Ed. Note: A dozen years ago this week, Jay Z and R. Kelly teamed up for what was supposed to be an album worth of classics from two titans of the hip-hop and R&B worlds. What resulted was an uneasy tension that erupted in a nasty incident two years later and led to a rift that has still yet to truly cool off. Twelve years after the album that kick-started it all, we look back at the beginnings, tensions and legacy of the beef.

Back before the "Ignition" remix, before Beyoncé and Blue Ivy, two titans of industry, R. Kelly and Jay Z did the unthinkable and teamed up to release a duo of albums that would result in one of the most disastrous moments in hip hop.

Initially, it seemed like a great idea. Their first collaboration was when R. Kelly cheerily crooned the hook on Jay Z’s “Guilty Until Proven Innocent.” Accused of stabbing his former business partner Lance "Un" Rivera, the song was Jay's vocal rebuttal to the media’s portrayal of him as nothing more than a guilty crook. When Jay returned the favor on R. Kelly’s “Fiesta (Remix)” and suddenly found themselves with a smash hit collaboration, the proposition was made for the two to record an album. After all, Kels and Jay seemed to complement each other with a silver-tongued delivery that was destined for success.

Prior to release, The Best of Both Worlds was speculated to become nothing short of a blockbuster for the duo. But just weeks before it officially dropped, on March 26, 2002, the Chicago Sun-Times received a now-infamous sex tape purported to feature R. Kelly and a minor. Public damnation quickly ensued and their label, Def Jam cut promotional efforts and shied away from the release. The Best of Both Worlds was strangled in its crib.

Not that a dump truck full of posters, TV appearances, music videos and tours would have made things much better. The Best of Both Worlds was rife with flaccid, topical lyrics that failed to resonate with listeners and critics alike. Even a brief shining moment of brilliance in “Shake Ya Body” wasn’t enough to carry the album. Merely a year after Jay Z released his magnum opus, The Blueprint, fans were left scratching their heads and wondering where things went wrong.

Two years and an indictment on 21 charges of child pornography later, Kelly had dusted himself off as best he could and was riding high on the platinum-selling success of 2003's Chocolate Factory. The chart-crushing “Ignition (Remix)” highlighted the indelible talents of Kels. His cooing, suave delivery on the party anthem was everything that The Best of Both Worlds wasn’t.

After sharing the stage at Jay Z’s not-so-farewell concert in 2003, the duo scrapped together tracks left on the cutting room floor from the TBOBW sessions for the Unfinished Business album and mapped out a tour of epic proportions.

Perhaps this is where the wheels really fell off.

Jay Z complained about Kelly’s lack of concern for rehearsing and frequent tardiness. Kelly complained about Jay Z’s lighting crew leaving Kels in the shadows. The entire tour was plagued with insecurities, including Kelly allegedly getting into an altercation with the lighting director during a St. Louis show. It was a clash of two personalities that recognized the utter brilliance in one another but struggled to find common ground for creative purposes. The emotional fragility of Kelly is what gives his songs such an earnest, heartfelt gravitas. The business-minded Jay Z keeps a razor-sharp focus on moving onward and upward in his career. An unwavering boldness with a languid delivery that doesn’t have time to fuck around.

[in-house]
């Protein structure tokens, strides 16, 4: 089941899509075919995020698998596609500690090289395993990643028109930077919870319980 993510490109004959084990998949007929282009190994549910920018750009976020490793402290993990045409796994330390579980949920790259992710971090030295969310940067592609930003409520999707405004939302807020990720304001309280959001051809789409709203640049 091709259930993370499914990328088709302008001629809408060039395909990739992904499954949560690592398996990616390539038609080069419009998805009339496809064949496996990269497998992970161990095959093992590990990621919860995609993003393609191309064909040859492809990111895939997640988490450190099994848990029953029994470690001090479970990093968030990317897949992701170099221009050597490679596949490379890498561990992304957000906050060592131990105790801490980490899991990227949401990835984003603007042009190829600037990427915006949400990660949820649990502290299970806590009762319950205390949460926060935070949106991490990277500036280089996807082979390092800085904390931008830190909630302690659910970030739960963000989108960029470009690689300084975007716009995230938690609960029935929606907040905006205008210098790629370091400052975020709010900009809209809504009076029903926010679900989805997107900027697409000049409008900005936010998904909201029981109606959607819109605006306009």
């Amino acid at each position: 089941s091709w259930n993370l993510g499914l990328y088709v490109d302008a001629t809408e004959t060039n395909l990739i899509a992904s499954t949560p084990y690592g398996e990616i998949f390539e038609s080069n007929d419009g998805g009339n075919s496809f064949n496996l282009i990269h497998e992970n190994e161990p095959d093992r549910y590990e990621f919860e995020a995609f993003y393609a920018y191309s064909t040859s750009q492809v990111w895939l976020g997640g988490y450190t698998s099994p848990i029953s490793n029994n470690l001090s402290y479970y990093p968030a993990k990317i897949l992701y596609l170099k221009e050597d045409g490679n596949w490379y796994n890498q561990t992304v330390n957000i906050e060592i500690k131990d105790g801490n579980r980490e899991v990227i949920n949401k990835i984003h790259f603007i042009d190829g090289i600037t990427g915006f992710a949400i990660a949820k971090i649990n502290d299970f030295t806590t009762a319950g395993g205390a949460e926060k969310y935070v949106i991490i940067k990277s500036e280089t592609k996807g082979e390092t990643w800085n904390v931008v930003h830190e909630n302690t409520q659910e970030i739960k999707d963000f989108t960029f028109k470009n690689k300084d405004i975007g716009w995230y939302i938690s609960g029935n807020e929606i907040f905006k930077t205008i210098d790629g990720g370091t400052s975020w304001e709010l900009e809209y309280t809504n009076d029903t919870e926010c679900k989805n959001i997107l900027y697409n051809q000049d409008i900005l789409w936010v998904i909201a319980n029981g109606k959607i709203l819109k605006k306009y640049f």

Everything came to a head at the now-infamous October 29th, 2004 Madison Square Garden show. Mere minutes into the performance, R. Kelly abruptly left the stage after claiming to have seen an audience member wave a gun at him. Whether someone actually waved a gun or not, no one else saw it happen. Twenty minutes later, Kelly headed back to perform, but it was too late. The butting of creative heads and conflicts just couldn’t bear the weight anymore between the two.

While Jay Z denies having anything to do with it, one thing is certain; as Kelly attempted to climb back on stage, he was met with a face full of pepper spray from a member of Jay’s crew. Kelly took a trip to the emergency room and was removed from the rest of the tour in a haze of "he said, she said" and multimillion dollar lawsuits.

Nearly ten years since that incident, and a dozen since The Best Of Both Worlds, the two are in pretty much the same places they left off. Jay still sits on top of the rap world, except now he’s wealthier, rapping about fine art more often than fine women. Meanwhile, R. Kelly continues to be dogged by the same allegations he faced and was acquitted of at trial in 2006, while still captivating the R&B world that is able to turn a blind eye, most recently with last year's Black Panties album. The lawsuits have dried up between the two, but there remains little common ground.

Two of the greatest musical talents of this generation recorded two albums worth of music together but never truly coalesced as the duo they wished to become. No matter how bad we wanted it at the time, in the end, it looks like the world never needed it. —Brett Koshkin (@Bkoshkin)

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